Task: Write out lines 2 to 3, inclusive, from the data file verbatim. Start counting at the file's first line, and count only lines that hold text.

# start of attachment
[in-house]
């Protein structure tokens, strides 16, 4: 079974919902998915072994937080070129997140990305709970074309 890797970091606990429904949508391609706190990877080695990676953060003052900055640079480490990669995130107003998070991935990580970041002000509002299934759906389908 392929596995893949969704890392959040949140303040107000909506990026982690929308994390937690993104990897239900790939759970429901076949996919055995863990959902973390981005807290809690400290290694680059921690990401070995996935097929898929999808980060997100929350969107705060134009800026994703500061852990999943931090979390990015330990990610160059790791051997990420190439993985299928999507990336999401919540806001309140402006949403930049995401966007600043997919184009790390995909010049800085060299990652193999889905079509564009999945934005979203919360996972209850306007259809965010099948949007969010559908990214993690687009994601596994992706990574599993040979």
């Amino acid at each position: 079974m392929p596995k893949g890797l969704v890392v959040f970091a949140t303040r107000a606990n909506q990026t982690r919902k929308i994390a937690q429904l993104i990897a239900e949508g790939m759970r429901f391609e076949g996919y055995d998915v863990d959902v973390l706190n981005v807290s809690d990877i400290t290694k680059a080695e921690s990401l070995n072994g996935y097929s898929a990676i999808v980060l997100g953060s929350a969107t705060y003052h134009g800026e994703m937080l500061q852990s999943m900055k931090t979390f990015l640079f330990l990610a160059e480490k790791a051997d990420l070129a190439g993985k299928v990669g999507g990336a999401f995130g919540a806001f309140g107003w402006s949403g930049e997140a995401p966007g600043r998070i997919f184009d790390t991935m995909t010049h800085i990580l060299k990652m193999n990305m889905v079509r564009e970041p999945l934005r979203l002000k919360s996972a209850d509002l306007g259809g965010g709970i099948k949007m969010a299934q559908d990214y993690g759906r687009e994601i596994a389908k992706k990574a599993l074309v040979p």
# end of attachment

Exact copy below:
């Protein structure tokens, strides 16, 4: 079974919902998915072994937080070129997140990305709970074309 890797970091606990429904949508391609706190990877080695990676953060003052900055640079480490990669995130107003998070991935990580970041002000509002299934759906389908 392929596995893949969704890392959040949140303040107000909506990026982690929308994390937690993104990897239900790939759970429901076949996919055995863990959902973390981005807290809690400290290694680059921690990401070995996935097929898929999808980060997100929350969107705060134009800026994703500061852990999943931090979390990015330990990610160059790791051997990420190439993985299928999507990336999401919540806001309140402006949403930049995401966007600043997919184009790390995909010049800085060299990652193999889905079509564009999945934005979203919360996972209850306007259809965010099948949007969010559908990214993690687009994601596994992706990574599993040979």
């Amino acid at each position: 079974m392929p596995k893949g890797l969704v890392v959040f970091a949140t303040r107000a606990n909506q990026t982690r919902k929308i994390a937690q429904l993104i990897a239900e949508g790939m759970r429901f391609e076949g996919y055995d998915v863990d959902v973390l706190n981005v807290s809690d990877i400290t290694k680059a080695e921690s990401l070995n072994g996935y097929s898929a990676i999808v980060l997100g953060s929350a969107t705060y003052h134009g800026e994703m937080l500061q852990s999943m900055k931090t979390f990015l640079f330990l990610a160059e480490k790791a051997d990420l070129a190439g993985k299928v990669g999507g990336a999401f995130g919540a806001f309140g107003w402006s949403g930049e997140a995401p966007g600043r998070i997919f184009d790390t991935m995909t010049h800085i990580l060299k990652m193999n990305m889905v079509r564009e970041p999945l934005r979203l002000k919360s996972a209850d509002l306007g259809g965010g709970i099948k949007m969010a299934q559908d990214y993690g759906r687009e994601i596994a389908k992706k990574a599993l074309v040979p």